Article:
Dennis Day, W0ECK (then an engineer under Gene and one day to become his replacement), returned to Collins Radio in May of 1960 after getting married and finishing graduate school. He relates that soon after he returned to his job with Gene’s group, Joe Jekerle, W0OEU (one of the key lab technicians), completed building up several lab models of the 51S-1. They were very close to turning them on and to seeing how they worked when Bob Cox, Gene Senti’s boss, came through one day and discovered the work for the first time. There was no authorization for the project, and it got immediately shut down…..or so Bob thought. Gene, taking some risk to be sure, continued to build out these lab models until they were ready to function…..and function they did. Everyone was so impressed with the performance and “the sound” of the little rig that they jacked up their nerve and summoned Bob Cox to show him the new receiver. At that time, things could have gone either way and the team kept their fingers crossed. Fortunately, Bob Cox was also very impressed and commenced the process of “selling it upstairs”. Art was so very impressed when he saw the new receiver that it became a “must have” and the 51S-1 became a reality. It was a serendipitous accident that the S-Line and its new “Industrial Design Influenced Styling” was in process at the time. The “could have been 51J-6 (sic)” became the 51S-1.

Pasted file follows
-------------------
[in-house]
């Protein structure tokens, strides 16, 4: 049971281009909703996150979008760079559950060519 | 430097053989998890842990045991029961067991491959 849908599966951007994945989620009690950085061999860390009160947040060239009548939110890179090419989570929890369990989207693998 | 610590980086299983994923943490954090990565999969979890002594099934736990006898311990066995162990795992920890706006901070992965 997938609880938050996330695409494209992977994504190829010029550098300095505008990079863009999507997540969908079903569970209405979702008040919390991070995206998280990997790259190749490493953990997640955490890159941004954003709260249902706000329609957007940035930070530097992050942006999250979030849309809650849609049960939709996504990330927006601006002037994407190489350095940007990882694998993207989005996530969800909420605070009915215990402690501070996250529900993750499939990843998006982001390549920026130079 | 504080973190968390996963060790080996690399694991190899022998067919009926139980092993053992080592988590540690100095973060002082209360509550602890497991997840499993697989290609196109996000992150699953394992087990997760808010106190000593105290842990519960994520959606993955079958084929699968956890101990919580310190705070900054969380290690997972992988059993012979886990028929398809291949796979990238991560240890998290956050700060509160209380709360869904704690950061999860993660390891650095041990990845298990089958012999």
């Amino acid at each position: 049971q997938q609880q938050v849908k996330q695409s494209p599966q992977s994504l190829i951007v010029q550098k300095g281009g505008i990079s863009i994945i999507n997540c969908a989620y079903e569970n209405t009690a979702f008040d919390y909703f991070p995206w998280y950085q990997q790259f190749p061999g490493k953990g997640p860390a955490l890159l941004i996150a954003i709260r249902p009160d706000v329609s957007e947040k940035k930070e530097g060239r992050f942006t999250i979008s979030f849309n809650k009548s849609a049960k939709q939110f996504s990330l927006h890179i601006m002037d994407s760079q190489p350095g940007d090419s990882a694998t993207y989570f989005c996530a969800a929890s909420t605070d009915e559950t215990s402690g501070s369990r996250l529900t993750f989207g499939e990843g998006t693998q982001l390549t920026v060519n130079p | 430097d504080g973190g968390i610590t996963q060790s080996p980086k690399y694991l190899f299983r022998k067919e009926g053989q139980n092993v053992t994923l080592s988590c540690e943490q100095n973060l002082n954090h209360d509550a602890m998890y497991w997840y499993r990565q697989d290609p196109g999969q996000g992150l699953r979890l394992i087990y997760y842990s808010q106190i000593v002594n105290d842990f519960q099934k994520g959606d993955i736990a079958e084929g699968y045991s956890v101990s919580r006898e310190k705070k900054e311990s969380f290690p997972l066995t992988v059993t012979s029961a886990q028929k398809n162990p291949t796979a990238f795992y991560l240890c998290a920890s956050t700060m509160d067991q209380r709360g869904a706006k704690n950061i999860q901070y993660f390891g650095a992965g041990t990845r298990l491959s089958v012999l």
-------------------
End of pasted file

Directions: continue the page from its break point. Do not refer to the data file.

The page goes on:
Jerry Vonderheide, W0NGL, took over as the “collateral” production engineer when the 51S-1 was transferred to production. The 51S-1 was announced and began appearing in price lists in 1962. The Rev 0 manual is dated 1961. The first build of volume was in the Anamosa, Iowa factory in 1962. It is also interesting to note that, between the introduction in 1962 and 1975 when production was slowing down, Collins only promoted the 51S-1 twice in their top amateur radio advertising venue, QST Magazine. The receiver was expensive, and while the new little radio carried an “S-Line” number, it was not promoted actively as a part of the S-Line amateur radio offering. It was far too expensive for all but the wealthiest amateurs.


QST, May, 1963 First QST ad since intro


QST, July, 1975 Next QST to appear